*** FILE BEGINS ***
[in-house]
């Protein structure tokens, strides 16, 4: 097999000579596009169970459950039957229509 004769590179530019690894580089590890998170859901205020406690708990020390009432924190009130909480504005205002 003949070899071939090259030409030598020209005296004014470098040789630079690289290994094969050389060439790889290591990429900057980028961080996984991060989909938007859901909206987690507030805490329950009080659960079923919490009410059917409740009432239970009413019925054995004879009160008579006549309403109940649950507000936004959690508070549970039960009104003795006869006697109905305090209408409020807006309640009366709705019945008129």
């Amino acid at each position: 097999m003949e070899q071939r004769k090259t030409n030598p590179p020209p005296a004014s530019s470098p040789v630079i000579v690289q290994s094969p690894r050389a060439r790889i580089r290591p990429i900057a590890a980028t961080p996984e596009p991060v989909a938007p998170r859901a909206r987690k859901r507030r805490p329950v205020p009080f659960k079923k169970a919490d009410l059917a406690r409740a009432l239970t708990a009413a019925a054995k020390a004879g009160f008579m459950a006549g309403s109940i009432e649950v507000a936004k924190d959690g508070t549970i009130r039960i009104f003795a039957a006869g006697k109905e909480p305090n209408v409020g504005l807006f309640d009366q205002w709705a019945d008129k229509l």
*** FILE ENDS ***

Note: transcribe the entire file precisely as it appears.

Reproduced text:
[in-house]
């Protein structure tokens, strides 16, 4: 097999000579596009169970459950039957229509 004769590179530019690894580089590890998170859901205020406690708990020390009432924190009130909480504005205002 003949070899071939090259030409030598020209005296004014470098040789630079690289290994094969050389060439790889290591990429900057980028961080996984991060989909938007859901909206987690507030805490329950009080659960079923919490009410059917409740009432239970009413019925054995004879009160008579006549309403109940649950507000936004959690508070549970039960009104003795006869006697109905305090209408409020807006309640009366709705019945008129």
């Amino acid at each position: 097999m003949e070899q071939r004769k090259t030409n030598p590179p020209p005296a004014s530019s470098p040789v630079i000579v690289q290994s094969p690894r050389a060439r790889i580089r290591p990429i900057a590890a980028t961080p996984e596009p991060v989909a938007p998170r859901a909206r987690k859901r507030r805490p329950v205020p009080f659960k079923k169970a919490d009410l059917a406690r409740a009432l239970t708990a009413a019925a054995k020390a004879g009160f008579m459950a006549g309403s109940i009432e649950v507000a936004k924190d959690g508070t549970i009130r039960i009104f003795a039957a006869g006697k109905e909480p305090n209408v409020g504005l807006f309640d009366q205002w709705a019945d008129k229509l």